Germany is rearming.
Ukraine has been pushed further into integration with Europe.
The Russian military has been exposed as dangerously weak and disorganized.
Here’s the counterargument from Bret Stephens, which I teased above:
“Under the guise of an invasion, Putin is executing an enormous heist,” said Canadian energy expert David Knight Legg. As for what’s left of a mostly landlocked Ukraine, it will likely become a welfare case for the West, which will help pick up the tab for resettling Ukraine’s refugees to new homes outside of Russian control. In time, a Viktor Orban-like figure could take Ukraine’s presidency, imitating the strongman-style of politics that Putin prefers in his neighbors. . . .
It also makes sense of his strategy of targeting civilians. More than simply a way of compensating for the incompetence of Russian troops, the mass killing of civilians puts immense pressure on Zelensky to agree to the very things Putin has demanded all along: territorial concessions and Ukrainian neutrality. The West will also look for any opportunity to de-escalate, especially as we convince ourselves that a mentally unstable Putin is prepared to use nuclear weapons.
Within Russia, the war has already served Putin’s political purposes. Many in the professional middle class — the people most sympathetic to dissidents like Aleksei Navalny — have gone into self-imposed exile. The remnants of a free press have been shuttered, probably for good. To the extent that Russia’s military has embarrassed itself, it is more likely to lead to a well-aimed purge from above than a broad revolution from below. Russia’s new energy riches could eventually help it shake loose the grip of sanctions.
This isn’t a crazy view. Until eight weeks ago, I would have thought that Stephens was describing a likely outcome.
But over the last two months, America and Europe have come together and their response has been truly impressive. Ukraine has proven itself to be a sturdy and capable state. Putin is, right now, losing. And has been losing since Day 2 of this war.
In order for him to find his way to even a Pyrrhic victory, something—or several somethings—would have to change.
And America and Europe would have to lose their nerve when they’re holding a winning hand.
Maybe they will.
Putin is often portrayed as a poker player and at this moment, the river card has turned, he’s bet his entire stack on a pair of 3’s, the West has the nuts, and Putin is stuck hoping that his opponents will simply decide to fold.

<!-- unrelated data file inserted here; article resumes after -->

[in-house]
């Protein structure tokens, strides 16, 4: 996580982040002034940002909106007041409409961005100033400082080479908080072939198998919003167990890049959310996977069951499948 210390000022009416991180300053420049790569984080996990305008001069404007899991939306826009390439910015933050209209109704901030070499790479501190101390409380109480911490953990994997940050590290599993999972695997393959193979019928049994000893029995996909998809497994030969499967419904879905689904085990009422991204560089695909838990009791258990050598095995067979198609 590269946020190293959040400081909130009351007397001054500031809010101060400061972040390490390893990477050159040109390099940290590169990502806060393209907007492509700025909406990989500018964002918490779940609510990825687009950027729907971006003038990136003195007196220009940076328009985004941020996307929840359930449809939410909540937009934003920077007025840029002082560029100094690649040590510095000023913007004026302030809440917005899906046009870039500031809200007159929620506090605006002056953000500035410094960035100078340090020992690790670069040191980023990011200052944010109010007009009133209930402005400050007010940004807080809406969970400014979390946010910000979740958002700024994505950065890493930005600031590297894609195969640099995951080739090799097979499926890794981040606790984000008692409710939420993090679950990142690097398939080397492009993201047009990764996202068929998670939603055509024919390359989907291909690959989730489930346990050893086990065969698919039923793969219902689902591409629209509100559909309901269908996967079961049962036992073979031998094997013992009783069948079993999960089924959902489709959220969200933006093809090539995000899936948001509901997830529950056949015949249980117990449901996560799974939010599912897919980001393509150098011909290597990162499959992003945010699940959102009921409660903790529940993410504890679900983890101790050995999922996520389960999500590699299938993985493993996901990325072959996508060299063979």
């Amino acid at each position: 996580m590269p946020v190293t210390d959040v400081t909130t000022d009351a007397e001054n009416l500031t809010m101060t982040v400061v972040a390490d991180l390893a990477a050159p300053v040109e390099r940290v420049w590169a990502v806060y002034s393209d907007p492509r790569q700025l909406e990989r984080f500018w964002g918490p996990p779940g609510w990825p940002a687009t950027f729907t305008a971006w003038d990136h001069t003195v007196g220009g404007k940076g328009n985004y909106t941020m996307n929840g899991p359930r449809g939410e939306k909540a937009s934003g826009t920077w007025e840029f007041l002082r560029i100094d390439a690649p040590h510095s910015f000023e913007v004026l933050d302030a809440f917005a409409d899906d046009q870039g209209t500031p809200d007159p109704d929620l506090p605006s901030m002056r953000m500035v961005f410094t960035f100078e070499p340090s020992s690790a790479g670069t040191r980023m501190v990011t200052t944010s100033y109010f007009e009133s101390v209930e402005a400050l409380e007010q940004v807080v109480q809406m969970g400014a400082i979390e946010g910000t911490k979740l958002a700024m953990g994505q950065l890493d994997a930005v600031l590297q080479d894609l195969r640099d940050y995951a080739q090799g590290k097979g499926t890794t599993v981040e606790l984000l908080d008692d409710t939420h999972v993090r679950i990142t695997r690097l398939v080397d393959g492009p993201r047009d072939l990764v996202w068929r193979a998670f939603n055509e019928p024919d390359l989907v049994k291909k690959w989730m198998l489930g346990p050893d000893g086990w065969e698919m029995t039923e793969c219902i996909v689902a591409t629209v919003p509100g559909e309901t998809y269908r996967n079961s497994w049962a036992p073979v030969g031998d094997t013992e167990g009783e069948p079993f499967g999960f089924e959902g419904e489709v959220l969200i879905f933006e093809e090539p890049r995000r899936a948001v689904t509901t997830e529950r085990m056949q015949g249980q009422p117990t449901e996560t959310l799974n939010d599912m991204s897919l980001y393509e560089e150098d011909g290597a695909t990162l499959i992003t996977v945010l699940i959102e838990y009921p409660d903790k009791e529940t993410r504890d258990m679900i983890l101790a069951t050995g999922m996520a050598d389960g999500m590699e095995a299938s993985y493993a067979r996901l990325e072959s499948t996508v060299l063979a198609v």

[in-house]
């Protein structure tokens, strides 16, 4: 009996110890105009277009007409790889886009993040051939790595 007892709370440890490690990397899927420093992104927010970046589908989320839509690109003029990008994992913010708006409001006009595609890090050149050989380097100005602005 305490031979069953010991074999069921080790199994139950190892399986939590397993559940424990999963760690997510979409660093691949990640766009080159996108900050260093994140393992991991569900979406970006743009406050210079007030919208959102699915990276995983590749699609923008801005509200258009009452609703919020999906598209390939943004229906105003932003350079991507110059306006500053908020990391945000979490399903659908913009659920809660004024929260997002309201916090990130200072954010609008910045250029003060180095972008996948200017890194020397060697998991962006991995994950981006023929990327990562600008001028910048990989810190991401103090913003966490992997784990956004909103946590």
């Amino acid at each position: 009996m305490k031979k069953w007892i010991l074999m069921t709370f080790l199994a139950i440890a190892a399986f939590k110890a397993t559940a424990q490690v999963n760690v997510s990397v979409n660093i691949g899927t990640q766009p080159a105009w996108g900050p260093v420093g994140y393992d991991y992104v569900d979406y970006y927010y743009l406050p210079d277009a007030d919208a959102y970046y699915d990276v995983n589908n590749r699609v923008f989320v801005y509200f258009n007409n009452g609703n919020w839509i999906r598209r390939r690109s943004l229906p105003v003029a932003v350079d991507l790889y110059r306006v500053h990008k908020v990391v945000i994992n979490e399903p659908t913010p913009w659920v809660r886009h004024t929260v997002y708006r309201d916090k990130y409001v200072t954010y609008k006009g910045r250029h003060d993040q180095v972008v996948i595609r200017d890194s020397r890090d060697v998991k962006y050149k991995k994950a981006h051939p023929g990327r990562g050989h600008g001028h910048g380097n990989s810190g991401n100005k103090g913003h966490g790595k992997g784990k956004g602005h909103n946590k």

Hoping that the other side volunteers to lose a war is not the same things as being in a position to win it.
3. Joey Votto Has a New Bat
Some baseball porn for you as we get closer to Opening Day:
In every one of Joey Votto’s 8,128 plate appearances in the big leagues, he came to the plate with a 34-inch, 32-ounce model M356 ash bat, double dipped in black lacquer. The M356 was a model designed for Mariners Hall of Famer Edgar Martinez, the “M” denoting his surname and “356” signifying his .356 batting average in 1995, the second of his two batting titles.
According to Louisville Slugger, Martinez ordered 3,352 model bats from the company and it has remained one of its more popular models. Votto used a Louisville Slugger M356 until last season, when he switched to a bat made by Marucci. The manufacturer changed, but the dimensions did not; it was still 34 inches and 32 ounces and made in the exact same shape.
“Pretty damn good, too,” Votto noted.
Now, as Votto readies for his 16th season in Major League Baseball, he’s making a dramatic change, and will come to the plate wielding a 36-inch model JV19HP-LDM bat with a distinctive “hockey puck” knob on the end, one specifically tailored to not only his swing, but also his goal — which is to lead the majors in barrels. Barrels are a statistic measuring a combination of exit velocity and launch angle, leading to the optimal outcome in terms of balls in play. Votto wants to have more than anyone else.
To do that, Votto visited Baton Rouge, La., on Feb. 10 to visit the Baseball Performance Lab at Marucci Sports.
Also, Russia wouldn’t just need Ukraine pledging not to join the European Union. Putin probably needs the E.U. signing some piece of paper agreeing not to accept any future Ukrainian membership. Good luck with that.